I was going to rant and repeat the same kind of lame-ass stuff I've been posting for a while, but even I got tired of it. Just so you get the jist if you've missed the previous 176 episodes: basically, I need change. I crave change. I want change.
If change doesn't happen, well then, I guess I'm going to have to pretend, aren't I? And anyway, after a while, it all becomes true, doesn't it?

One thing's not going to change, and that's a sure thing, much as I'm loath to admit it. I'll never be big on poetry.
I spent the afternoon and evening with friends today. Ooh, anybody here knows how to play belote? Because I KICK ASS at belote, and it's just immensely pleasurable to KICK ASS at something, even if it's just a card game that's
only played in France, and by a very select part of the population (read Southern pensioners). We started by watching Alfie while eating a mean strawberry pie. Or should I say we ate a mean strawberry pie while watching Alfie?
Anyway, the tarte aux fraises was really very good. Very tasty pâte sablée, very sweet (not sickening) crème pâtissière, and very ripe strawberries. Yum.
And man, that Jude Law is actually quite good-looking, isn't he? Not quite as irresistible as Jeff Goldblum (oh come on, if I hadn't mentioned him, you'd have thunk I was ill), but, you know, good-looking. But Sienna Miller? What's so special about her? Did her first producer just look at her and go "Hmmm, I'm thinking Elizabeth Hurley, I'm thinking blonde, I'm thinking English, I'm thinking younger and less mum than Elizabeth Hurley, I'm thinking money money money, here's your contract"? And no, I'm not jealous. She's nothing special, acting-wise, is she? Mind you, I like Sandra Bullock, so really, who am I to judge, huh?
Did I hear the word 'poetry' mentioned? Where was I? Oh yes. Alfie. Not a particularly good movie, is it? Of course, even without seeing the one starring Michael Caine, I know I preferred the original. But that's just because I don't understand the need to remake a Michael Caine movie. Now, I'm not saying it was particularly bad either, you understand.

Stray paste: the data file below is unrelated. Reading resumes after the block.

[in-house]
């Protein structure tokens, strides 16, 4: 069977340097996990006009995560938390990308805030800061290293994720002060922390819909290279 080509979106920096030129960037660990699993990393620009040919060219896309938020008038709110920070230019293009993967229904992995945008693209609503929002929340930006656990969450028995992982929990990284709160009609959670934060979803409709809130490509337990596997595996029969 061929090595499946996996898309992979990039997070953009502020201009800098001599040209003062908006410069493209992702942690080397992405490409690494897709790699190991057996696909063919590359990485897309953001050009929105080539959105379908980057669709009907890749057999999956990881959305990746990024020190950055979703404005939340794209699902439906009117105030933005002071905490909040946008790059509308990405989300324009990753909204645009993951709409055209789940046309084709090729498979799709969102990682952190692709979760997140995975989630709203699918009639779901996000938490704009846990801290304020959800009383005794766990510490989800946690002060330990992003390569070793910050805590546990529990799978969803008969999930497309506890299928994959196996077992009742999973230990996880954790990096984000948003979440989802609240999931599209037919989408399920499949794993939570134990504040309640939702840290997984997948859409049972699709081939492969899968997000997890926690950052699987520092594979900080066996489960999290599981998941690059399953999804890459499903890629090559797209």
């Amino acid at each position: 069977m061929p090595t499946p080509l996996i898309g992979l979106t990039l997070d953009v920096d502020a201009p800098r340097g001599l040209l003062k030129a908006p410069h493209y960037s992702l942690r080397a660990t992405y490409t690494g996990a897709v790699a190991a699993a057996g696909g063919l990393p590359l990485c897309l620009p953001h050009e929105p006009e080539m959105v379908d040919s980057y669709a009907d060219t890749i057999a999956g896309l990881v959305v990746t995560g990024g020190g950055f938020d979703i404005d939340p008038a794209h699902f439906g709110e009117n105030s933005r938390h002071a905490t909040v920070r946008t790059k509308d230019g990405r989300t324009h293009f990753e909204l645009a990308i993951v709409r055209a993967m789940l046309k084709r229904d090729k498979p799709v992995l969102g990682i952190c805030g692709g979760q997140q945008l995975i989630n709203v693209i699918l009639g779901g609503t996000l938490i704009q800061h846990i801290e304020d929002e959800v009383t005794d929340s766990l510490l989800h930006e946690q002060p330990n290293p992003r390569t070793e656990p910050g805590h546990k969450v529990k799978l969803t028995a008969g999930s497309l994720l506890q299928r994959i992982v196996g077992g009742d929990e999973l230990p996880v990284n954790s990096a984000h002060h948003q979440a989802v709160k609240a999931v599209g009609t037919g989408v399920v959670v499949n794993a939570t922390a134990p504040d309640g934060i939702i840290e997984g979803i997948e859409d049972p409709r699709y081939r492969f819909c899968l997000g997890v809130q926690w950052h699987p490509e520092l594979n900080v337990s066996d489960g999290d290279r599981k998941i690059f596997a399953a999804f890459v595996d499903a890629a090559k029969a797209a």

Anne, focus.
So, if you've seen Alfie-the-unnecessary-but-OK-remake, d'you remember the time when said Alfie advises his boss to write a poem to woo his wife back? He asks for her name, which is Blossom, and tries to think of something that would rhyme with it?
That's what sprung to my mind.

Week-end wibble

About that title, now that I know what wibble means, I might as well use it, right?

"Hollywood doesn't want writers so much as secretaries with a flair for dialogue."
Peter McGowan (Kenneth Branagh) in
How to kill your neighbour's dog. That's all I have to say, I just like that quote.

My downstairs neighbour nearly prevented me from getting any sleep last night by playing Toni Braxton's Unbreak my heart yesterday. He was having a full-on 1994 revival party, and there were many cases of "ugh, not this song", but this one surely takes the cake. Especially as when it got air time (and did it get air time...), this is the song that would stay in my head for ever once I heard 4 seconds of it. It got to be so bad I was actually scared to hear it, for fear it would use up my brain entirely. And ever since then, and my goodness, that was 11 years ago, I've kind of been scared of the power of that song. Go on, it's a free download. Anyway, the music changed after a while, and went back in time to some decade when I wasn't yet born, and the last song I remember is Petula Clark's Downtown. Go. Go and read the commentaries.

The weather is shite these days. It's like the sky's sorry my niece has gone back home. One thing comforts me though, it's shite at my sister's place too. Ha. Nothing like a good "sorrier than thou" game to cheer me right up. I really am mad, aren't I.

Also, these are the last two days of my life as I know it. Because I say so.

14 août 2005


My visitors left yesterday.
I'm hesitating between very depressed that my niece didn't wake me up this morning by crawling into bed with me and whispering very loudly "Are you asleep?" and quite selfishly happy that the flat is back to its blissfully child-free state.

Depressed is winning just now.

12 août 2005

And that will be the end of my tourist week